Euro interest rates to climb in July--and stocks should follow along

06/29/2011 2:58 pm EST


Jim Jubak

Founder and Editor,

Just so nobody thinks he’s going soft, yesterday, June 28, outgoing European Central Bank President Jean-Claude Trichet used the bank’s code phrase “strong vigilance mode” in a press conference in Amsterdam. The language has become the bank’s signal that a rate increase is just down the road. It’s now a virtual certainty that the bank will raise interest rates when it meets in Frankfurt on July 7. The bank’s benchmark rate is now 1.25%.

The European Central Bank raised its benchmark interest rate in April for the first time in three years. But then Trichet disappointed financial markets by not raising rates again at the bank’s next meeting. The pause was understandable—Greece was back in deep crisis mode and the last thing the Greek economy needed was higher interest rates dragging at growth. But financial markets had bid up the euro in a belief that higher rates were just around the corner. When they weren’t, traders sold, sending the currency staggering against the U.S. dollar.

Trichet’s signal and then the actual increase in interest rates on July 7 will reverse that and push the euro back up against the dollar. If euro-denominated assets pay 1.5% (after the July 7 increase) and U.S. dollar-denominated assets pay 0.25% with no chance that the Federal Reserve will raise interest rates until the very end of 2011, if then, investors will buy euro assets and sell dollar assets.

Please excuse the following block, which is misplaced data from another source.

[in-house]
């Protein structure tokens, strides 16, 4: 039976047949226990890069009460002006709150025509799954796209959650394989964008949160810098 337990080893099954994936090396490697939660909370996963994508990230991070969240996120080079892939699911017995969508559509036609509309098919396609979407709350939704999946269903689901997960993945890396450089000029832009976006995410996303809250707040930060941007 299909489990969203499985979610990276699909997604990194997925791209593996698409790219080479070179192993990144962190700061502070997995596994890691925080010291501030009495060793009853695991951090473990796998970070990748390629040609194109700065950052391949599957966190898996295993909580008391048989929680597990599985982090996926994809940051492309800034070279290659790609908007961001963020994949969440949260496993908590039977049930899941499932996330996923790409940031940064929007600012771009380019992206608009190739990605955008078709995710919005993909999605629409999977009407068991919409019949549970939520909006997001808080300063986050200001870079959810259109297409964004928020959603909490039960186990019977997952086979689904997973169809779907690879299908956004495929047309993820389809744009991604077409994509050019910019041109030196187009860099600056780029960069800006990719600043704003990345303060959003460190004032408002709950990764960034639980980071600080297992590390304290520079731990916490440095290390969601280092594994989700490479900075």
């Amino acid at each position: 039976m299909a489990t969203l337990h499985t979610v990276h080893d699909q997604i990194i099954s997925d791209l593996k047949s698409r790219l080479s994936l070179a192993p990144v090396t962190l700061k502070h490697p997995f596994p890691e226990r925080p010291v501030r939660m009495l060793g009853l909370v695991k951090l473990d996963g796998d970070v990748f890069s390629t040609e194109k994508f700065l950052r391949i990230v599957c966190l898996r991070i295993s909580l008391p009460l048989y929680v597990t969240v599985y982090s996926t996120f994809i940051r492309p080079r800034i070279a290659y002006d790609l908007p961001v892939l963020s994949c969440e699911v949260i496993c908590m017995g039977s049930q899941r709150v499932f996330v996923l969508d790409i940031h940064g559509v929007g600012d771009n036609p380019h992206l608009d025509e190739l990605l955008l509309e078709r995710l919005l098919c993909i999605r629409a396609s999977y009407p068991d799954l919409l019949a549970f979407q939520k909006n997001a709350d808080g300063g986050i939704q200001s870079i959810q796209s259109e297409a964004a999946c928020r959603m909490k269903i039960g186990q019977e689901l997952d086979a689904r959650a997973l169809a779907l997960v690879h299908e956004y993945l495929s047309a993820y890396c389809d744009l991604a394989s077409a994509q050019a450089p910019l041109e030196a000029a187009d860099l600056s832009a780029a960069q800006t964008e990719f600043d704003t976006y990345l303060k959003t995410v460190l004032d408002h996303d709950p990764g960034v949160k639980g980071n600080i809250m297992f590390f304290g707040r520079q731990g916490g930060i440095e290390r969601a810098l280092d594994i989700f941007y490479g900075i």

All things being equal, which they never are of course, a weaker dollar will send commodity prices higher. (Commodities are priced in dollars so when the dollar is worth less, sellers of things like oil, and copper, and coffee, ask for more dollars.) That will feed into what is now shaping up as a decent July bounce (and maybe even a rally.)  I don’t want to count my chickens before the Greek parliament votes on them, but if the next days and weeks bring an interest rate increase from Frankfurt and “progress” from Athens, I’d expect to see the current upward bias in stock prices continue for a while.

How long a while?

Last year the June slump was followed by a July to early August rally and then a replay of the slump in late August. In most years July is a good month for stocks, partly due to cash flows from retirement funds. August is the second worst month for the Dow Jones Industrials and Standard & Poor’s 500. In other words the odds favor a replay of last year’s patterns. Enjoy this rally while we have it.

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